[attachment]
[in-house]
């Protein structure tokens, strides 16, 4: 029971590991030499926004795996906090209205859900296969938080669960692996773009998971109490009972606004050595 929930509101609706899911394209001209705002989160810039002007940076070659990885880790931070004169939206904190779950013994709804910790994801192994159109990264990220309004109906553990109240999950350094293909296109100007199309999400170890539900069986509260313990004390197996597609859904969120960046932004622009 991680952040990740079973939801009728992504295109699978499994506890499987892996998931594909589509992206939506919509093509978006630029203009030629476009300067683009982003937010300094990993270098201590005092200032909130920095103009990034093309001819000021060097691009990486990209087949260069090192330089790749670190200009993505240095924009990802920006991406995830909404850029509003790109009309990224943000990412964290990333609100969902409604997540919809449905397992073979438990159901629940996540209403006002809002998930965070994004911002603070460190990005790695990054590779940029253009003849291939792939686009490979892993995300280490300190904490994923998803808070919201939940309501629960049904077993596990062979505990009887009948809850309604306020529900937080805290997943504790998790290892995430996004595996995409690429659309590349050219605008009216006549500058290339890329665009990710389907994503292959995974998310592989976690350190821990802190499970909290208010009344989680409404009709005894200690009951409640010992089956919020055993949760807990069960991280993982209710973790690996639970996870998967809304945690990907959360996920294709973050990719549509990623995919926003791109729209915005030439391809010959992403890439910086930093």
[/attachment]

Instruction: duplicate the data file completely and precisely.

[in-house]
């Protein structure tokens, strides 16, 4: 029971590991030499926004795996906090209205859900296969938080669960692996773009998971109490009972606004050595 929930509101609706899911394209001209705002989160810039002007940076070659990885880790931070004169939206904190779950013994709804910790994801192994159109990264990220309004109906553990109240999950350094293909296109100007199309999400170890539900069986509260313990004390197996597609859904969120960046932004622009 991680952040990740079973939801009728992504295109699978499994506890499987892996998931594909589509992206939506919509093509978006630029203009030629476009300067683009982003937010300094990993270098201590005092200032909130920095103009990034093309001819000021060097691009990486990209087949260069090192330089790749670190200009993505240095924009990802920006991406995830909404850029509003790109009309990224943000990412964290990333609100969902409604997540919809449905397992073979438990159901629940996540209403006002809002998930965070994004911002603070460190990005790695990054590779940029253009003849291939792939686009490979892993995300280490300190904490994923998803808070919201939940309501629960049904077993596990062979505990009887009948809850309604306020529900937080805290997943504790998790290892995430996004595996995409690429659309590349050219605008009216006549500058290339890329665009990710389907994503292959995974998310592989976690350190821990802190499970909290208010009344989680409404009709005894200690009951409640010992089956919020055993949760807990069960991280993982209710973790690996639970996870998967809304945690990907959360996920294709973050990719549509990623995919926003791109729209915005030439391809010959992403890439910086930093």